ogivemeahome wrote:A suggestion. Include a small spigot on the internal side to mate with vent holes in the airframe. This would help prevent any relative motion between airframe and guide. Increased complexity, yes. Worth it, don't know.
Great idea. Given the explosion of interest in 3D printing, you may have trouble protecting the idea.
Best of luck. Have a great time at Thunda.
Thanks for the suggestions! I'm working on various ways of preventing slippage for a longer airframe which may need support more forward of the fins. I've thought of using some sort of spigot/pin to hold them in place, but that requires a standard airframe configuration and a lot of testing. It is one of the many solutions I am pursuing.
As for protection, I acknowledge that (1) I didn't invent the fly-away rail guide, although I think I can claim to have invented the hinge mechanism which creates non-linear spring forces and reduces rail friction, (2) I could never sell enough rail guides to justify the cost of a patent, and (3) I can't stop someone from doing it.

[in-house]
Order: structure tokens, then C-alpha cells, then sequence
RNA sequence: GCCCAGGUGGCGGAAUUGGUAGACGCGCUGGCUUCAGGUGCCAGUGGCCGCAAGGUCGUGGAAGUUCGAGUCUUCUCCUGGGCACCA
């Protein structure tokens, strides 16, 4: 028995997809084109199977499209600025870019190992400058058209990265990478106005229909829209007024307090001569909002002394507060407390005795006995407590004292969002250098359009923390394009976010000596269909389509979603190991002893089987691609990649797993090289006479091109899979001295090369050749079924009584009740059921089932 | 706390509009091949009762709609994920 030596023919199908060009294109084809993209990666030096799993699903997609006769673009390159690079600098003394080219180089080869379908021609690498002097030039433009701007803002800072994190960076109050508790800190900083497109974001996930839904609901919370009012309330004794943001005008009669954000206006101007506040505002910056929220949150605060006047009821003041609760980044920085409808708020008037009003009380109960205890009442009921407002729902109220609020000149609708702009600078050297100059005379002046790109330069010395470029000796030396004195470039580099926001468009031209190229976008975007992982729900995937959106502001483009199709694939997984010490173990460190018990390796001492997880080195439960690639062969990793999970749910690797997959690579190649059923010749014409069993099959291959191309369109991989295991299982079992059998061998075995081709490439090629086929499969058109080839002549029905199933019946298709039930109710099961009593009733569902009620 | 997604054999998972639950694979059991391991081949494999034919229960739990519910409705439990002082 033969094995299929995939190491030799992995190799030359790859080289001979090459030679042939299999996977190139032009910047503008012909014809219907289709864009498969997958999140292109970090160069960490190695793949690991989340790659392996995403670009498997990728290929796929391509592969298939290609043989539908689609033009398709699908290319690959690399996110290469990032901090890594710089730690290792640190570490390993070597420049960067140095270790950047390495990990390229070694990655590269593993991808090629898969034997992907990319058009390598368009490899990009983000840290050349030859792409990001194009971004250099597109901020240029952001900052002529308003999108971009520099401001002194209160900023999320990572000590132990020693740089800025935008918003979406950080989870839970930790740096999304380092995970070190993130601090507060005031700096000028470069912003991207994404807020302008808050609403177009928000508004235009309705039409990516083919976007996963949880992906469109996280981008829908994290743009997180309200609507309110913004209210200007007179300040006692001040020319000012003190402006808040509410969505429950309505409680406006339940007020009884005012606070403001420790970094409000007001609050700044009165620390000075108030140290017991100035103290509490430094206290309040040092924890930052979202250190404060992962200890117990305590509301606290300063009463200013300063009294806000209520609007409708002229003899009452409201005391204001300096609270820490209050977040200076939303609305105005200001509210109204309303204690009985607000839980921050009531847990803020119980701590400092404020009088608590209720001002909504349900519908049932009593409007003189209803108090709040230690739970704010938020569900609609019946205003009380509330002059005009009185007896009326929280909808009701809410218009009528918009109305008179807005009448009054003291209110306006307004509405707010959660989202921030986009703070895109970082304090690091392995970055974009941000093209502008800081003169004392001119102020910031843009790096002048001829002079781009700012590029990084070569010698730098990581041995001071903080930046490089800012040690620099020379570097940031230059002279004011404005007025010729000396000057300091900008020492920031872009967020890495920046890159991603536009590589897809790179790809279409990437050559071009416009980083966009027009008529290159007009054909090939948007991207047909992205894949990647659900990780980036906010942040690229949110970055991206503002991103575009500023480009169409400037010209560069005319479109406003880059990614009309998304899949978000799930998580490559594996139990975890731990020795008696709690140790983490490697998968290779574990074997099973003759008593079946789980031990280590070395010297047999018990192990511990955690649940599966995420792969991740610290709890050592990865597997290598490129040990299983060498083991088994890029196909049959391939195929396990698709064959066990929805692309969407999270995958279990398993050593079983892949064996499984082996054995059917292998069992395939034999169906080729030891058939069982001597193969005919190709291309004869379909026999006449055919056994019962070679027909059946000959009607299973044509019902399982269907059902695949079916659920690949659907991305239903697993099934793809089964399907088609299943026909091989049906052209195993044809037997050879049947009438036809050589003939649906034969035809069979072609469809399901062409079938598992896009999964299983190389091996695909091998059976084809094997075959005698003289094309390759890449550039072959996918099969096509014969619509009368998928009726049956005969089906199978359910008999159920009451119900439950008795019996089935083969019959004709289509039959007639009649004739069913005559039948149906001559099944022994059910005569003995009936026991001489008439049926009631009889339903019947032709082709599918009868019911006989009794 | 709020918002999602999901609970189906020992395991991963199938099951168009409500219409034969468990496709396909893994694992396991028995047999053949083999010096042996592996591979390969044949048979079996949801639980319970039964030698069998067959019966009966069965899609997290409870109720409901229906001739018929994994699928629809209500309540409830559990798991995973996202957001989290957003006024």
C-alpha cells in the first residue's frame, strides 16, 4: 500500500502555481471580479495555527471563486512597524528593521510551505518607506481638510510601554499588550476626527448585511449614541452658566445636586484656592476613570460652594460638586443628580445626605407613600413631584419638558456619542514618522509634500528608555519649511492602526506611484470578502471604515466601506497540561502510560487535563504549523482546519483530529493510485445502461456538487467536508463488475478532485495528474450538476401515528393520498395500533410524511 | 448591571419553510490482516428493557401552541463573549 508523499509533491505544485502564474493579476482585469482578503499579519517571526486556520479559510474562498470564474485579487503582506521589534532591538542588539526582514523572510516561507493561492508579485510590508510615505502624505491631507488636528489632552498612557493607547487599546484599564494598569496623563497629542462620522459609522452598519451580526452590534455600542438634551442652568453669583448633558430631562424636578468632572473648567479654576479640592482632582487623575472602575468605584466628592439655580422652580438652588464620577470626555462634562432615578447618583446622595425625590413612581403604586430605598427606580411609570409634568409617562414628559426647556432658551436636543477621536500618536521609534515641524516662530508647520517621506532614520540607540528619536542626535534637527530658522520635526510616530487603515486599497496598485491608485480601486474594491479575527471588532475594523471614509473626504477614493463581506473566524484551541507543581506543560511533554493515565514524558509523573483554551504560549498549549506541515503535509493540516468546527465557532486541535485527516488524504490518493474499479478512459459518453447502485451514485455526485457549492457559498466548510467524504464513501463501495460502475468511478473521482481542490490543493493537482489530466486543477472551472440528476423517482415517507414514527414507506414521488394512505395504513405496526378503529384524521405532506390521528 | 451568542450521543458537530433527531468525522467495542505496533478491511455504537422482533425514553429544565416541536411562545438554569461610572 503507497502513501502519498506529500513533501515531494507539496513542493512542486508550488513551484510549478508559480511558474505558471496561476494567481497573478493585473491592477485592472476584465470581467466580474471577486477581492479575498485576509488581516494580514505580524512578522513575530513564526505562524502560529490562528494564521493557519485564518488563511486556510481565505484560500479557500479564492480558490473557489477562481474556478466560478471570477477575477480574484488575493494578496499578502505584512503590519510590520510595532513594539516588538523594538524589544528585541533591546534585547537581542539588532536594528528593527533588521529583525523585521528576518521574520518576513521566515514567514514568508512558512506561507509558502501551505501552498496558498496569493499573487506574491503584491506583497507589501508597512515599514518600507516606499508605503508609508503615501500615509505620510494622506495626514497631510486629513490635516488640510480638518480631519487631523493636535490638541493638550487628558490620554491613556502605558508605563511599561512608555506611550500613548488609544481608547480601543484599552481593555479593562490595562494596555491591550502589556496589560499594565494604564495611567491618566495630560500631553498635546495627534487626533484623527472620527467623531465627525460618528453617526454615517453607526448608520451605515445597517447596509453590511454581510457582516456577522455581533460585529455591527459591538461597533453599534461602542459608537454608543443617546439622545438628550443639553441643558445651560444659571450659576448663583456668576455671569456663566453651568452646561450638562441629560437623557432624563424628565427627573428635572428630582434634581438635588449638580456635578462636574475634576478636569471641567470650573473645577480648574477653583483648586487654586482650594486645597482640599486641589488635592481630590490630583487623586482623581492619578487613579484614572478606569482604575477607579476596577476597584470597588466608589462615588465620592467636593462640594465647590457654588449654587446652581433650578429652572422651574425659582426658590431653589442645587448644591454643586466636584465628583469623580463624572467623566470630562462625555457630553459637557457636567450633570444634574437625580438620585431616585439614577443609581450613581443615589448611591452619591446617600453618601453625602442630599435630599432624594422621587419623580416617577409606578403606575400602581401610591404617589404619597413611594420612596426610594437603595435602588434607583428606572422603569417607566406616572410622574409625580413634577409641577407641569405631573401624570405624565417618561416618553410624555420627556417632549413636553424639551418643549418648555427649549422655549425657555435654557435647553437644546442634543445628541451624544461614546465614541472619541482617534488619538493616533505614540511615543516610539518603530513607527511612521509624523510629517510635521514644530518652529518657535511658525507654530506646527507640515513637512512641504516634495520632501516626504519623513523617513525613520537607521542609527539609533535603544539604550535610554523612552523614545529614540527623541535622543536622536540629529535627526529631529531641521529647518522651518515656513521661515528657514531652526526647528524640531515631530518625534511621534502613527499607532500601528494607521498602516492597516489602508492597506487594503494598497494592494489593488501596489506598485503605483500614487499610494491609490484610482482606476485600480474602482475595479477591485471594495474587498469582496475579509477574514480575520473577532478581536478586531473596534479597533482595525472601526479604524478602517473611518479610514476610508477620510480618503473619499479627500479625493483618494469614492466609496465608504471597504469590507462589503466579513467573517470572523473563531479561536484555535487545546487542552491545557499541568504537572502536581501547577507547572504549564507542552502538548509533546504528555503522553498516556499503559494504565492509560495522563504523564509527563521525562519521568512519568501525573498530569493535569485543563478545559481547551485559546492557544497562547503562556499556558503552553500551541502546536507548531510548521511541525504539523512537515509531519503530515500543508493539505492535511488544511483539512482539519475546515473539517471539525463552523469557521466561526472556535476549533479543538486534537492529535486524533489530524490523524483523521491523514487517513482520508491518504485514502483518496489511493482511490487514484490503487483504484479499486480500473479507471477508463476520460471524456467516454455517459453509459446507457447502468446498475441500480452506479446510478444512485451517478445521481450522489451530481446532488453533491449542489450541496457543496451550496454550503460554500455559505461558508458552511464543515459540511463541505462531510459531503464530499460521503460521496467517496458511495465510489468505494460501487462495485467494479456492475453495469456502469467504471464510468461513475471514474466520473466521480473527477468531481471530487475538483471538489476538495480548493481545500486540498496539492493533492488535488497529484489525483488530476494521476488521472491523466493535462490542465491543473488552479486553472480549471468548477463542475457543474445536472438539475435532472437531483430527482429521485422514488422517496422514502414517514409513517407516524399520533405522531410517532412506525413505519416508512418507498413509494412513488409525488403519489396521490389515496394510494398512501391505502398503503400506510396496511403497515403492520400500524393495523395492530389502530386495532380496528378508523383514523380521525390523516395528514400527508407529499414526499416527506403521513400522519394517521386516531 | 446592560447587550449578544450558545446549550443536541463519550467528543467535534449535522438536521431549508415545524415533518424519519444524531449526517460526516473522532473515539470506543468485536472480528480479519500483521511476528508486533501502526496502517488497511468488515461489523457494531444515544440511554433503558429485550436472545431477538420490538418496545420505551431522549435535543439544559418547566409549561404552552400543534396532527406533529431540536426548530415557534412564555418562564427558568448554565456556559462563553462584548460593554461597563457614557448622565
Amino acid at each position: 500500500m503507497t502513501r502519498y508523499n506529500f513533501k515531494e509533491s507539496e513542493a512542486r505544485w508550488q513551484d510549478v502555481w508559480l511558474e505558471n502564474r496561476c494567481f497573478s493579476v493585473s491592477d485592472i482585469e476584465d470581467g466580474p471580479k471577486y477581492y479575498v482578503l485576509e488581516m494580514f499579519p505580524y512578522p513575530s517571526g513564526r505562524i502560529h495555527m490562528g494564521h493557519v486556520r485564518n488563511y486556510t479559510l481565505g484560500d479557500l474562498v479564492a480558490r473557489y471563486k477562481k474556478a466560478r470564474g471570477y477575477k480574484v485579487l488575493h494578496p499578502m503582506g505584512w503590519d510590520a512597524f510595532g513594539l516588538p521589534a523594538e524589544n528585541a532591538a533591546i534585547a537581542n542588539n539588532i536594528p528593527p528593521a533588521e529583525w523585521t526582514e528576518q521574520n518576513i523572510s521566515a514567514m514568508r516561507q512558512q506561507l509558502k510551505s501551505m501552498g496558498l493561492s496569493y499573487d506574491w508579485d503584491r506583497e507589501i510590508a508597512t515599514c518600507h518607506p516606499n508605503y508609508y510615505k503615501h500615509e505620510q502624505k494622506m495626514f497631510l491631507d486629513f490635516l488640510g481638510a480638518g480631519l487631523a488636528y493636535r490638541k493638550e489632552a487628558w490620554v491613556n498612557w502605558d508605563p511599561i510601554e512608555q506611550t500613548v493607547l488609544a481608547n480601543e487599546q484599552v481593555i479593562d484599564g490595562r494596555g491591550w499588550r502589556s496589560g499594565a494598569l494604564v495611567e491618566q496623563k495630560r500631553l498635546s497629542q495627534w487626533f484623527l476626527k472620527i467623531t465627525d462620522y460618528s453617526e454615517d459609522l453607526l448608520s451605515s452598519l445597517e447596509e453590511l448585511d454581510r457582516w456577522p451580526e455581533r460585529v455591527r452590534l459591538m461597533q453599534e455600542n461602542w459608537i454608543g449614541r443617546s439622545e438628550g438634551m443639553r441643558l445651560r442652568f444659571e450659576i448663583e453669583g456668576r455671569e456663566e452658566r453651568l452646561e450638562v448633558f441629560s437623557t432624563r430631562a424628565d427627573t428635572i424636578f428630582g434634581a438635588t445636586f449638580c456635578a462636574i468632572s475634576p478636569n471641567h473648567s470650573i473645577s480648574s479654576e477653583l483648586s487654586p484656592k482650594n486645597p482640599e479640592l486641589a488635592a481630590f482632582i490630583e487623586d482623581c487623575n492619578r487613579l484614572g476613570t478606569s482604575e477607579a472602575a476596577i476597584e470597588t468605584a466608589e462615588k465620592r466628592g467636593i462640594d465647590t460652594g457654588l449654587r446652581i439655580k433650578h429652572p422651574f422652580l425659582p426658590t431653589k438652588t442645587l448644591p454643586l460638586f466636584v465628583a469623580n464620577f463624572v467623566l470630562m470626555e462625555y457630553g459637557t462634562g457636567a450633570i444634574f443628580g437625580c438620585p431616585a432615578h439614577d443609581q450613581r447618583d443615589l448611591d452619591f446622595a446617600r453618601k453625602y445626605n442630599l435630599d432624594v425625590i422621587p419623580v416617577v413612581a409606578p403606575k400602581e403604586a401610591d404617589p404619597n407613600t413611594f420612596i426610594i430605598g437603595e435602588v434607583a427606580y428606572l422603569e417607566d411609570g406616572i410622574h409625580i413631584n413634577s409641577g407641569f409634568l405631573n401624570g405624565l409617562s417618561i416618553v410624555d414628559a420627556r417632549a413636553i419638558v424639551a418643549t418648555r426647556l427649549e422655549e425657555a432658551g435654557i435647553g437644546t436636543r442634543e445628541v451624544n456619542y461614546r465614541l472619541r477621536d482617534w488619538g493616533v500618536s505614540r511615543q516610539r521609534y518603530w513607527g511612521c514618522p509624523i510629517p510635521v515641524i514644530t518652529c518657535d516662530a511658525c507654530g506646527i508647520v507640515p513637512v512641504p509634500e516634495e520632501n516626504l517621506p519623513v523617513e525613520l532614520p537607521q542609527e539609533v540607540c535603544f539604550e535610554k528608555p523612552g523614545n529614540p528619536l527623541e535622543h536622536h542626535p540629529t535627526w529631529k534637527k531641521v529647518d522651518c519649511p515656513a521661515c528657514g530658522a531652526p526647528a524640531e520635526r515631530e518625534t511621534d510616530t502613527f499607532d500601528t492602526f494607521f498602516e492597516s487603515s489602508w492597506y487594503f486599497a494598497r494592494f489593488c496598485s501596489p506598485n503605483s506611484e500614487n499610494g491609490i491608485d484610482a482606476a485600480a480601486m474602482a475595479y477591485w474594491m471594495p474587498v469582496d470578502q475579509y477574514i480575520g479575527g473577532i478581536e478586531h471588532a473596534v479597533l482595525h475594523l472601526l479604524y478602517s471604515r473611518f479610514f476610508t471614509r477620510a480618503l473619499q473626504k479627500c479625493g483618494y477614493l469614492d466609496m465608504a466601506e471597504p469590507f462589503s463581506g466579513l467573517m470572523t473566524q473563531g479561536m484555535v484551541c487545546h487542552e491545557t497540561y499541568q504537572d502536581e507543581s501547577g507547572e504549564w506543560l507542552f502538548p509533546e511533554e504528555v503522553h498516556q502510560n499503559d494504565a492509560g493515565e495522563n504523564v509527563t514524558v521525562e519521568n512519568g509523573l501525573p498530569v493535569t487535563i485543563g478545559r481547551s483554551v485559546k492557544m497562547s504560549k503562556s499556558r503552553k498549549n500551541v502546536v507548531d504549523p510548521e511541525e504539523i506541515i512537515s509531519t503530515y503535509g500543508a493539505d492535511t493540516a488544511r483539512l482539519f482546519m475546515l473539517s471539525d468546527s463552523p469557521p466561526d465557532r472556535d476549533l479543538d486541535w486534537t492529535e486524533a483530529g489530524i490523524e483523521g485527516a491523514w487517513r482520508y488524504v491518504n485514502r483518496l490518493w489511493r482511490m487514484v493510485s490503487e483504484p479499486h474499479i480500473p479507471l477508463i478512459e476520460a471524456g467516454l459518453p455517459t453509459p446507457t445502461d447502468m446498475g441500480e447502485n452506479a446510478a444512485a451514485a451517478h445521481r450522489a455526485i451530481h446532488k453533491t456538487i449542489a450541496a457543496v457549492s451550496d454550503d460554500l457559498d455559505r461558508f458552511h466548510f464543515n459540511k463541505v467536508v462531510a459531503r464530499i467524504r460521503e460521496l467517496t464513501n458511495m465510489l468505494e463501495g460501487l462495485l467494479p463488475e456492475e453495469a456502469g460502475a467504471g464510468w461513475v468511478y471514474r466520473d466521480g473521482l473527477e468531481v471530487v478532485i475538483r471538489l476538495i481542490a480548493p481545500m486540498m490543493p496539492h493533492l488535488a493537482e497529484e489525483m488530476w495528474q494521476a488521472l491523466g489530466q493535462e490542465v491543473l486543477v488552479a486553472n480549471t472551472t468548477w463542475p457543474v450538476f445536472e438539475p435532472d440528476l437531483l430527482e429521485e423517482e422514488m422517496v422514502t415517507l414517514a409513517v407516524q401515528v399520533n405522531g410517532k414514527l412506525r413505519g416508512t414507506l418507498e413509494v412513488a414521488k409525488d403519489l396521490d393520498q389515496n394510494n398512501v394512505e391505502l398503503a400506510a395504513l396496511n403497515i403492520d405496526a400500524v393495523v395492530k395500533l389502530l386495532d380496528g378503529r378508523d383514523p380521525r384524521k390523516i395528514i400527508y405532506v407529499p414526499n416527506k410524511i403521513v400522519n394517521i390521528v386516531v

On the other hand, (1) I have them priced at a point where you'd have to spend more time and money developing and printing failures than it would cost you just to buy some (you should see the pile of failures I have), (2) I can't see someone sane deciding that the pie is big enough for them to invest all the time and money required to divide it (in fact I question my own sanity on this), and (3) The rocketry community is pretty small and generally discourages that sort of thing. I'm definitely not getting rich on rail guides. They might buy me a few motors.
Sadly, I'm not going to make it to Thunda, and am relying on Crazy Jim to do some testing down there. I actually lived in Australia (well, Tasmania...) for a while as a kid and have been back a couple of times, but not since visiting Sydney on business in 1999. I want to get down there again sometime.
Bill Cook _/)_